Identity Crisis

It seems to me that today we have a huge identity crisis. Actually, people have always had an identity problem, but perhaps today it has reached crisis proportions. And Vanderbilt University is having an identity crisis, having become what it says it isn’t.

By “identity crisis” I mean the questions we should all ask ourselves, “Who am I? What is my identity? What makes me who I am? What makes me valuable as a person? What makes my being alive of any value? What gives me dignity?”

We don’t often put those questions to ourselves that directly anymore, but we all have to find our identity, and many spend their entire lives trying to find it. They go from one thing to another—job, relationship, etc.—trying to “find themselves.” We all know people like that.

So what’s that got to do with Vanderbilt?

Well, I’d never really thought much about the fact that the issue of identity is not just limited to people. “Things” people are involved with, organizations, need to have an identity. Businesses spend millions every year trying to establish an identity to potential customers. And Vanderbilt is trying to find its identity—“How does it want to be indentified in the minds of those who look at them?”

Vanderbilt has apparently decided that it wants to find its identity in the concept of “tolerance” and “inclusiveness.” It does not want to be seen as intolerant and exclusivists. And part of its drive to an identity found in tolerance and inclusiveness is probably driven by a view by its leadership that a Man’s dignity is found in his freedom to define his own meaning and concept of existence.

In fact, the U.S. Supreme Court has embraced that view:

At the heart of liberty is the right to define one’s own concept of existence, of meaning, of the universe, and of the mystery of human life. Beliefs about these matters could not define the attributes of personhood were they formed under compulsion of the State (Planned Parenthood v. Casey, 505 U.S. 883 (1992)).

But that view of human identity and basis for dignity is bound to fail.

We can deny it all we want, but God is the Ultimate Reality. God, not us, defines the meaning of the universe, and any understanding of our lives not consistent with that reality is an illusion because that’s what illusions are—perceptions of reality that are not real, like the rabbit who materializes in the magician’s empty top hat. Consequently, if we want to have a real identity that is not an illusion, it must be found in God. And that is part of the good news of the gospel, that we are made in God’s image, and if we find our identity in Him, then we have a basis for value and dignity that is grounded in an unchanging and unchangeable reality.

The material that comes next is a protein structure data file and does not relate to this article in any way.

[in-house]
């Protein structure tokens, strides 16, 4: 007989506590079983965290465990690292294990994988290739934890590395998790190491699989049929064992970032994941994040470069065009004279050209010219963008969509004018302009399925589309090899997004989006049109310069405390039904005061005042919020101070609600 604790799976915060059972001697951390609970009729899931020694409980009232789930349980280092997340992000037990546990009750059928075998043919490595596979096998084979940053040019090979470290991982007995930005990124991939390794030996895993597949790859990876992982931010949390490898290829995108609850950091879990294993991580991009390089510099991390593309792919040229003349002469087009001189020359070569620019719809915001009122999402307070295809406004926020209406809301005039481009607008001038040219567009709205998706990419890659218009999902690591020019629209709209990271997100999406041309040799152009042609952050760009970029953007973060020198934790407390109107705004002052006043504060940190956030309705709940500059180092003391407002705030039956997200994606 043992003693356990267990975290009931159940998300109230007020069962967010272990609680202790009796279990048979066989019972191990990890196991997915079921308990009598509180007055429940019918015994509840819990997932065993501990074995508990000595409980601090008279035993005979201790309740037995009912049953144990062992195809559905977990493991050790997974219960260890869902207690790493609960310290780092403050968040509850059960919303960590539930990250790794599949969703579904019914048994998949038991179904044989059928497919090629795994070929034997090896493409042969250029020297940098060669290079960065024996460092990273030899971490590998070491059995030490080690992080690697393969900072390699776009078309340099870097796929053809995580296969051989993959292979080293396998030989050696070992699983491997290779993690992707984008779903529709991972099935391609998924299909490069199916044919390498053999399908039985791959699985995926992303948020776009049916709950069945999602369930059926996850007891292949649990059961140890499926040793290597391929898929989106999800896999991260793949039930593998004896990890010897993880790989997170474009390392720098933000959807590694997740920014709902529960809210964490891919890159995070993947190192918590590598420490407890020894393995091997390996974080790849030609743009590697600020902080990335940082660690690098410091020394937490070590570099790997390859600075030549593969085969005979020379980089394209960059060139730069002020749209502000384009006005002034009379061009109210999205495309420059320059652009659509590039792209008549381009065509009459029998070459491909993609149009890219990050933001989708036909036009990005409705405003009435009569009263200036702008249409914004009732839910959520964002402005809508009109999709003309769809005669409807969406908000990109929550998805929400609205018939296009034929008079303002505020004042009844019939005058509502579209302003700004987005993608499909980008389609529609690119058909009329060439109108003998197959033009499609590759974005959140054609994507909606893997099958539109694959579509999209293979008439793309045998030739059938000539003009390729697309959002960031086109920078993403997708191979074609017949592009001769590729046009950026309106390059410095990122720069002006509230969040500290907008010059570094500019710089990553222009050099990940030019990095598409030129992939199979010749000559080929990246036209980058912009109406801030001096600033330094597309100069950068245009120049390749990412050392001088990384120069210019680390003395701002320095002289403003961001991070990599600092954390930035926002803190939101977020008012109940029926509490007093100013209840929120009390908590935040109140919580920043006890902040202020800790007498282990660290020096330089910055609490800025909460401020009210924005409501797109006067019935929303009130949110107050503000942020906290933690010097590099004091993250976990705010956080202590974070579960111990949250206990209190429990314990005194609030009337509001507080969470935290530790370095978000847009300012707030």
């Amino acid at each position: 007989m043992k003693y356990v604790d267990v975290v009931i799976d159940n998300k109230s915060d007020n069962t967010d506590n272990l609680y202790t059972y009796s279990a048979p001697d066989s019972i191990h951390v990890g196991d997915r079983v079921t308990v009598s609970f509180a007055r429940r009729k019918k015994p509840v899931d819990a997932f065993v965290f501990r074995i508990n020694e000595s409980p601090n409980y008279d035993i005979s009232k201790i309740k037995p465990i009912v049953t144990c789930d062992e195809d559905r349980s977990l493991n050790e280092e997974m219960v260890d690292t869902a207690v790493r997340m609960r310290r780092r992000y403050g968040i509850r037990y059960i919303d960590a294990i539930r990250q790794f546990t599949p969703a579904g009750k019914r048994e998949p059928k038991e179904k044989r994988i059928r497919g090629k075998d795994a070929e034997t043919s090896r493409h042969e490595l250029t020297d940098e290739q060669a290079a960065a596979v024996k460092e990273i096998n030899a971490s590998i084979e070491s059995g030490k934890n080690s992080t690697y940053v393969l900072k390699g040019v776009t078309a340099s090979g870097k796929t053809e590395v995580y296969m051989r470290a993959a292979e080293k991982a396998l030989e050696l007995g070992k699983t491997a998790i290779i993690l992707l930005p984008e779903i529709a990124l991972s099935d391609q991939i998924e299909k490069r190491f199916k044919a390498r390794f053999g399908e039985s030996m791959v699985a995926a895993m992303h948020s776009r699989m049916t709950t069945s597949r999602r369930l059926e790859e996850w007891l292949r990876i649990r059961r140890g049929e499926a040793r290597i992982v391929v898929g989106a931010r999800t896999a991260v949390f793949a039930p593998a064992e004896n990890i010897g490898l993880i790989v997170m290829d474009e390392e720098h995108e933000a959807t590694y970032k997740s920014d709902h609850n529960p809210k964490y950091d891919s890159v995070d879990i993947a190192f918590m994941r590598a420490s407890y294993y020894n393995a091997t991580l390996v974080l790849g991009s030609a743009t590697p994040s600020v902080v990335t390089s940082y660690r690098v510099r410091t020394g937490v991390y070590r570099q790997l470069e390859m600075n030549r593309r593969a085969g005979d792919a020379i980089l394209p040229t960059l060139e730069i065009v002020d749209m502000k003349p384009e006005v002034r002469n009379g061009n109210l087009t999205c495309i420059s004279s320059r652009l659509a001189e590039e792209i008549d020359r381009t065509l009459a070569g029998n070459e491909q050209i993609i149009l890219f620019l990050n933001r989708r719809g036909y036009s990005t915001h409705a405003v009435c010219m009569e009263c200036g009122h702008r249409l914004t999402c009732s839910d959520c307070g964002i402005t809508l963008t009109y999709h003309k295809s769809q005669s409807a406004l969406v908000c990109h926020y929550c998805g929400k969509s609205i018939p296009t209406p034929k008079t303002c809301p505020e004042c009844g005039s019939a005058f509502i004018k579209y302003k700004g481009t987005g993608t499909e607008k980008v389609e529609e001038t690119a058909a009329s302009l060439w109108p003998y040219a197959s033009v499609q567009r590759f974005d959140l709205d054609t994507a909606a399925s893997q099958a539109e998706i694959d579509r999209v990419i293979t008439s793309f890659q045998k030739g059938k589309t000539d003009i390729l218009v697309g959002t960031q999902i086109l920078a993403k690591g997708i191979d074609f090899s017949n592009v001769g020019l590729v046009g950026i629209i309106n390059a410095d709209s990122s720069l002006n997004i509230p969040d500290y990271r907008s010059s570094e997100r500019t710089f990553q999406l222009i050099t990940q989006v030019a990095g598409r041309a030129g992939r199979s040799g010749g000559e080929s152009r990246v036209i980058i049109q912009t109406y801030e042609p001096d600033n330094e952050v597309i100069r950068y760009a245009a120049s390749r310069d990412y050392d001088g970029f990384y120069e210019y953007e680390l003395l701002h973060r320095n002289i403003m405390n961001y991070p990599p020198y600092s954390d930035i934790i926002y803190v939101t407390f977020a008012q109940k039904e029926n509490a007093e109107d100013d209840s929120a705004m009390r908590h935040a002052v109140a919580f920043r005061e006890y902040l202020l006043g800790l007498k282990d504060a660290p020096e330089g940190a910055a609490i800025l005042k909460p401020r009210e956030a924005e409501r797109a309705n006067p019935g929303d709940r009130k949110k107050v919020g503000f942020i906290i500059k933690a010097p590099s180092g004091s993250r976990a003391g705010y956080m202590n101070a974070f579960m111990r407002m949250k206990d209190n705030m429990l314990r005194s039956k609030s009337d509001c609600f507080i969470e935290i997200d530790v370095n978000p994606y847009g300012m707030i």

But we have the freedom to reject that possibility and choose something else. And that’s what Vanderbilt has done in choosing tolerance and inclusions for its identity. However, an identity founded on our tolerance and inclusiveness is an illusion because we don’t and indeed can’t tolerate everything and include everything. Toleration implies the existence of truth and truth is, by nature exclusive; truth excludes its opposite.

Vanderbilt, desiring to be known as tolerant, has said it can’t tolerate those that don’t agree with its value system. To tolerate only that which we can tolerate is not tolerance. In other words Vanderbilt isn’t, by definition, tolerant. It’s just an illusion of toleration.

Vanderbilt says it wants to be known as “inclusive,” but it has excluded, excluded the Christian organizations that require their officers to adhere to the historic, orthodox view of homosexuality. Like its tolerance, Vanderbilt’s inclusiveness is just an illusion. Vanderbilt has become what it says it did not want to be—intolerant and exclusive.

Whether we’re willing to acknowledge it or not, when we stake our identity on values with which we can’t live consistently in the face of Real Reality, then we have an identity crisis. And Vanderbilt is having an identity crisis.

Next week let’s consider the identity crisis that can infect political conservatives.